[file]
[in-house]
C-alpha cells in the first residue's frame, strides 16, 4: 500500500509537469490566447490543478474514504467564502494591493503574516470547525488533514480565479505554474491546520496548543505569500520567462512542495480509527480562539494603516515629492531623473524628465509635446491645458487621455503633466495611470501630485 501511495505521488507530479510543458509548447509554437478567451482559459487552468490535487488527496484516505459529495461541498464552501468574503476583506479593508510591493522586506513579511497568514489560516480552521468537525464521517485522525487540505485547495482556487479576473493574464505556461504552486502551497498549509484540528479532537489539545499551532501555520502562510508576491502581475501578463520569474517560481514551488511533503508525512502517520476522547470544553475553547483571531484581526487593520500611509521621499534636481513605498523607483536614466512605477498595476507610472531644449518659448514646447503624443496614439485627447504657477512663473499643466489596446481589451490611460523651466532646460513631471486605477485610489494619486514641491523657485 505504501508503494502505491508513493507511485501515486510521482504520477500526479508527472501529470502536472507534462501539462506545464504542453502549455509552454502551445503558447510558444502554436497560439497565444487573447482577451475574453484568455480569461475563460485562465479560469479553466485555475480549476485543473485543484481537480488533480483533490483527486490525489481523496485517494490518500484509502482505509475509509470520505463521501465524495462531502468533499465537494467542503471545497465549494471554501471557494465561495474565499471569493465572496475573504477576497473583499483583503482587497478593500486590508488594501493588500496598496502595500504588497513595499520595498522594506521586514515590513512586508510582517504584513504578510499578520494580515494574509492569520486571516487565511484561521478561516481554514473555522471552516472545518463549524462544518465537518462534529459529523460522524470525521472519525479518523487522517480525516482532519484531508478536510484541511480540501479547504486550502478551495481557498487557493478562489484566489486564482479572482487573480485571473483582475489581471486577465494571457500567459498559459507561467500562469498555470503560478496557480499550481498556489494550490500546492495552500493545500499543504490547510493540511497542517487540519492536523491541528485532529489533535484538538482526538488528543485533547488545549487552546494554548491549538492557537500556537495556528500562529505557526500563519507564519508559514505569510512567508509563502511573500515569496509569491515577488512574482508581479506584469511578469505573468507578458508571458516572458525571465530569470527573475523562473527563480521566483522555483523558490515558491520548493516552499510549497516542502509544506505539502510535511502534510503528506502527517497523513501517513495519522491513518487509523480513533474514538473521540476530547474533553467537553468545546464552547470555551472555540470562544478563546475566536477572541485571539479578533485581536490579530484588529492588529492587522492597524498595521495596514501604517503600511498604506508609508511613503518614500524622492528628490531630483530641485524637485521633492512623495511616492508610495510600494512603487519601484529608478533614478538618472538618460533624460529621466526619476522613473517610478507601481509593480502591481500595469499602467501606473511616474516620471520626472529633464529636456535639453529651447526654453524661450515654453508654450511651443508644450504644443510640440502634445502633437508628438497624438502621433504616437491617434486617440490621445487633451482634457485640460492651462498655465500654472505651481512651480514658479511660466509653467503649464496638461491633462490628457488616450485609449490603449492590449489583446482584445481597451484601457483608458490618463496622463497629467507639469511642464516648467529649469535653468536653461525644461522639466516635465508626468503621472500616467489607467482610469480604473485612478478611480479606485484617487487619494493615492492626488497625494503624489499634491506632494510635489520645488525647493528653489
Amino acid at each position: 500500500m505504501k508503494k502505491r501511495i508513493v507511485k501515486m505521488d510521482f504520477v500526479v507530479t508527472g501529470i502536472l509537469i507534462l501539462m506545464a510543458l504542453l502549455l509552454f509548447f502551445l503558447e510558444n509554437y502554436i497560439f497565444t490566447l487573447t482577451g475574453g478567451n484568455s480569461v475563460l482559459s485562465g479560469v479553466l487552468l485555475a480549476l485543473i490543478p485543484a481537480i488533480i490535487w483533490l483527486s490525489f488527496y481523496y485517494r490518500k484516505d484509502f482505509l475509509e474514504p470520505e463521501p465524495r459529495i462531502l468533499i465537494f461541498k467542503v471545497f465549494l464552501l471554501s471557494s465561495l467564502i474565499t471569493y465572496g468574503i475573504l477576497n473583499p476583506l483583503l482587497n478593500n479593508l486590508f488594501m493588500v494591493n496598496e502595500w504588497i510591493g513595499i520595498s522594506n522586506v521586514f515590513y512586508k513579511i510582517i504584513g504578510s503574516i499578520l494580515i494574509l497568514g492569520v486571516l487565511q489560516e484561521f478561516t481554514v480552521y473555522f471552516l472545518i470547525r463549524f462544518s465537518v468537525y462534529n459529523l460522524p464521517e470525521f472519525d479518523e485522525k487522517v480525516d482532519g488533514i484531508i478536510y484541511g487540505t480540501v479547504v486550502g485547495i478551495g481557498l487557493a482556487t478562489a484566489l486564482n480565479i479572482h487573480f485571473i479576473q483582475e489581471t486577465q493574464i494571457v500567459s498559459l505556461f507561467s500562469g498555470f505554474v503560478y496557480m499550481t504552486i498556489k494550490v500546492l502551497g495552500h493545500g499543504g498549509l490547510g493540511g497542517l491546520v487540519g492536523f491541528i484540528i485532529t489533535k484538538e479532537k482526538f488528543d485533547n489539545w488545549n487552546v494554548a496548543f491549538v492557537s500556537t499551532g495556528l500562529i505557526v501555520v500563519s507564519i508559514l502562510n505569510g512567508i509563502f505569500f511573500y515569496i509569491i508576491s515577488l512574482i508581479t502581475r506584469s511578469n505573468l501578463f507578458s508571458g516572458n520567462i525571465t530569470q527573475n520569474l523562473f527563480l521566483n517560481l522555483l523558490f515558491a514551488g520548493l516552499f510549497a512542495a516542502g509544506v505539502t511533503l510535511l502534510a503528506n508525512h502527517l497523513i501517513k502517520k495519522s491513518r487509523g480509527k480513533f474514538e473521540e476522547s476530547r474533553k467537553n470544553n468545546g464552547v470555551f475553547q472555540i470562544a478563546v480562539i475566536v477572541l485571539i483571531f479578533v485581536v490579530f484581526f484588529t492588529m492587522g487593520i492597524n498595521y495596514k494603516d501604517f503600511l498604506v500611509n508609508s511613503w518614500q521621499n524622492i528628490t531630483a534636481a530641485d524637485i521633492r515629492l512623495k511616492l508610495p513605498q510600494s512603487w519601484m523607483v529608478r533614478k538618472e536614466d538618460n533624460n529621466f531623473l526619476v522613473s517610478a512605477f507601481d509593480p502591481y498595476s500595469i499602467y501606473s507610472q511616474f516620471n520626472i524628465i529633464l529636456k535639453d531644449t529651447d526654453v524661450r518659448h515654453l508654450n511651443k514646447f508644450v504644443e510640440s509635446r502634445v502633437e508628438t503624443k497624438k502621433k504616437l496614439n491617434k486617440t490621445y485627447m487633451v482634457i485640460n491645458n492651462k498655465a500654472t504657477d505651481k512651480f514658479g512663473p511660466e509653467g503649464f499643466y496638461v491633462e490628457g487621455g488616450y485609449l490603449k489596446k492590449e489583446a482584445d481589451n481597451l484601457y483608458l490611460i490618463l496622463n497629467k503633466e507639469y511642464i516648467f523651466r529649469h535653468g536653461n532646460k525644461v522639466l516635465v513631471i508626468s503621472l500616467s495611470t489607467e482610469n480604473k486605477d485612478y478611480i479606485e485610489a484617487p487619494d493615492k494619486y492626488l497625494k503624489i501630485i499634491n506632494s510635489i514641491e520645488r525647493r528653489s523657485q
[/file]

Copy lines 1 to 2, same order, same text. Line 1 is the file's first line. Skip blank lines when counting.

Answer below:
[in-house]
C-alpha cells in the first residue's frame, strides 16, 4: 500500500509537469490566447490543478474514504467564502494591493503574516470547525488533514480565479505554474491546520496548543505569500520567462512542495480509527480562539494603516515629492531623473524628465509635446491645458487621455503633466495611470501630485 501511495505521488507530479510543458509548447509554437478567451482559459487552468490535487488527496484516505459529495461541498464552501468574503476583506479593508510591493522586506513579511497568514489560516480552521468537525464521517485522525487540505485547495482556487479576473493574464505556461504552486502551497498549509484540528479532537489539545499551532501555520502562510508576491502581475501578463520569474517560481514551488511533503508525512502517520476522547470544553475553547483571531484581526487593520500611509521621499534636481513605498523607483536614466512605477498595476507610472531644449518659448514646447503624443496614439485627447504657477512663473499643466489596446481589451490611460523651466532646460513631471486605477485610489494619486514641491523657485 505504501508503494502505491508513493507511485501515486510521482504520477500526479508527472501529470502536472507534462501539462506545464504542453502549455509552454502551445503558447510558444502554436497560439497565444487573447482577451475574453484568455480569461475563460485562465479560469479553466485555475480549476485543473485543484481537480488533480483533490483527486490525489481523496485517494490518500484509502482505509475509509470520505463521501465524495462531502468533499465537494467542503471545497465549494471554501471557494465561495474565499471569493465572496475573504477576497473583499483583503482587497478593500486590508488594501493588500496598496502595500504588497513595499520595498522594506521586514515590513512586508510582517504584513504578510499578520494580515494574509492569520486571516487565511484561521478561516481554514473555522471552516472545518463549524462544518465537518462534529459529523460522524470525521472519525479518523487522517480525516482532519484531508478536510484541511480540501479547504486550502478551495481557498487557493478562489484566489486564482479572482487573480485571473483582475489581471486577465494571457500567459498559459507561467500562469498555470503560478496557480499550481498556489494550490500546492495552500493545500499543504490547510493540511497542517487540519492536523491541528485532529489533535484538538482526538488528543485533547488545549487552546494554548491549538492557537500556537495556528500562529505557526500563519507564519508559514505569510512567508509563502511573500515569496509569491515577488512574482508581479506584469511578469505573468507578458508571458516572458525571465530569470527573475523562473527563480521566483522555483523558490515558491520548493516552499510549497516542502509544506505539502510535511502534510503528506502527517497523513501517513495519522491513518487509523480513533474514538473521540476530547474533553467537553468545546464552547470555551472555540470562544478563546475566536477572541485571539479578533485581536490579530484588529492588529492587522492597524498595521495596514501604517503600511498604506508609508511613503518614500524622492528628490531630483530641485524637485521633492512623495511616492508610495510600494512603487519601484529608478533614478538618472538618460533624460529621466526619476522613473517610478507601481509593480502591481500595469499602467501606473511616474516620471520626472529633464529636456535639453529651447526654453524661450515654453508654450511651443508644450504644443510640440502634445502633437508628438497624438502621433504616437491617434486617440490621445487633451482634457485640460492651462498655465500654472505651481512651480514658479511660466509653467503649464496638461491633462490628457488616450485609449490603449492590449489583446482584445481597451484601457483608458490618463496622463497629467507639469511642464516648467529649469535653468536653461525644461522639466516635465508626468503621472500616467489607467482610469480604473485612478478611480479606485484617487487619494493615492492626488497625494503624489499634491506632494510635489520645488525647493528653489